Hi there!

Thanks so much for your reply,

Just a quick clarification on your point here:

that apache reports as coming from 66.249.64.0/19 Google network. The firewall reports its from various cloudflare ips.

Was the firewall you are referring to here the CF Firewall or your origin?

Also, apologies in advance if this doesn’t work for your use-case, but do you ever expect legitimate traffic from cloud providers?

If not, one easy thing you can do to filter out the human traffic is to apply a Captcha Challenge to requests from these cloud provider’s ASNs using either IP Access Rules or Firewall Rules.

You can also further augment this condition if doing this in Firewall Rules to make use of cf.client.bot field so that you can make sure the search engine’s crawler is not getting blocked.

( Here’s a link to our FW “Fields” page in our dev docs in case it helps any: https://developers.cloudflare.com/firewall/cf-firewall-language/fields/ )

I should mention that if you apply a Captcha Challenge (verses outright blocking the requests) then it will make sure that anyone who might have set up their own VPN endpoints on any of these cloud provider to reach your site is still able to pass through (provided they can solve the Captcha) – but it should help to curb automated traffic.

Do you think this might be something that will work for your use-case?

Best,
Peter

2 Likes

Origin firewall.

I dont feel captcha is an appropriate way to deal with filtering bad bots. When you run marketing websites, and want to kill your optins and sales, then sure, use that captcha. There is also a large growing number of people using VPNs, as well as plenty of healthy bots you want to spider your sites.

Taking such actions for the exception of these kinds of attacks seems excessive especially when the answer is simple: block the abusing CIDR. That of course is easy to do when you control the access, but we’ve given cloudflare that power, and then unfortunately cloudflare doesn’t provide the tools to effectively deal with it across hundreds or thousands of domains.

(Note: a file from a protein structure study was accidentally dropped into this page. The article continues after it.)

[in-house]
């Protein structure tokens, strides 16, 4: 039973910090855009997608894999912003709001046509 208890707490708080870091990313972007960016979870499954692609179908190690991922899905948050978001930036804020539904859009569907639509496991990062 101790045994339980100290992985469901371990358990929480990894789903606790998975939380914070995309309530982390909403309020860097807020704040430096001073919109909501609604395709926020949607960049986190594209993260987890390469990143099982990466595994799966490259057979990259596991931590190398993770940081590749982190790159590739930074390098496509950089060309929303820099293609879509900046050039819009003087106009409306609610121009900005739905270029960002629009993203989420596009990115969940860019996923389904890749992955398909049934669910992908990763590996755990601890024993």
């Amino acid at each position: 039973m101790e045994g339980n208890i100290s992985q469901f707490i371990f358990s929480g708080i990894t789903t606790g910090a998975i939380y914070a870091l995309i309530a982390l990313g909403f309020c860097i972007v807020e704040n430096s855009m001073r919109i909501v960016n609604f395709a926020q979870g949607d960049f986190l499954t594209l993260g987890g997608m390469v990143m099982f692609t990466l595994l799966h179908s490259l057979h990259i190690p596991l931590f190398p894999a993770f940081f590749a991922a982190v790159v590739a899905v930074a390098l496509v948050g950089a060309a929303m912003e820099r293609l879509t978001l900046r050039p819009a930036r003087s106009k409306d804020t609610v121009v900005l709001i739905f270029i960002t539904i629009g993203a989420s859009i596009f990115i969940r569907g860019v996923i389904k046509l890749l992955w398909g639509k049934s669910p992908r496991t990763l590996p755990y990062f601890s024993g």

You can of course run your business however you want, but I would think these things are obvious to implement:

  1. pay attention to traffic patterns routing to single origin IPs no matter what the domain is.
  2. provide global tools to create firewall rules or such that apply to all domains in the account, without having to loop through them all applying to each one individually.

We need the ability to react to DDOS account-wide, especially since cloudflare achilles heel is that you frequently use the same NS per account (with some rare exceptions) and there are databases out there cataloging domains per NS.

This way, attackers can dodge your prevention by simply focusing their attack on those nameserver lists, making cloudflare complicit in their DDOS.

To me the solution seems obvious and its not ‘use the api’ - if you want to harden your service and stop attackers from circumventing your measures, you simply have to implement at least #1.

Hi there,

You are indeed correct that applying a Captcha Challenge to an entire ASN/IP Prefix would probably not ideal for search engine indexing, and this is partially why I wanted to mention using CF’s Firewall rules combined with an exception for cf.client.bot to prevent these crawlers from getting blocked.

A list of bots we try to identify with this operator is here:

This would still Captcha Challenge VPN users using that cloud provider IP prefix/ASN, so there are trade-offs going this route that I wanted to make sure I call out first.

That being said, regarding your comment:

answer is simple: block the abusing CIDR

While this next option somewhat tosses out the FW rule option I mentioned above – we actually have this option available for you today via IP Access Rules. While our CIDR support here is somewhat limited (I think we support /16 and /24 rules for IPv4 and /32, /48 and /64 for IPv6) – you can actually block/challenge an ASN too for all zones in your entire CF account. for instance AS15169 is Google’s – applying a temporary challenge during a period of unexpected traffic across all your domains, is as easy as adding the desired ASN you wish to challenge and then selecting "All websites in the account" – then the rule will be applied globally across all your sites with no need to switch Dashboards.

I hope this helps!

Best,
Peter

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Oh I just understood that while “firewall” is under a domain, you allow settings in there that can apply to all websites in the account. Perhaps your UX guys can improve on that - never occurred to me to even look inside a domain’s settings for the ability to apply rules across the entire account…

Yes that feature helps in these situations, but the lack of full CIDR support is restrictive, but workable. Thanks for the tip.

Still think cloudflare might want to consider at least option #1 as it greatly enhances your mission to prevent abuses like DDOS if you look at origin IP instead of ‘domain’ traffic on its own.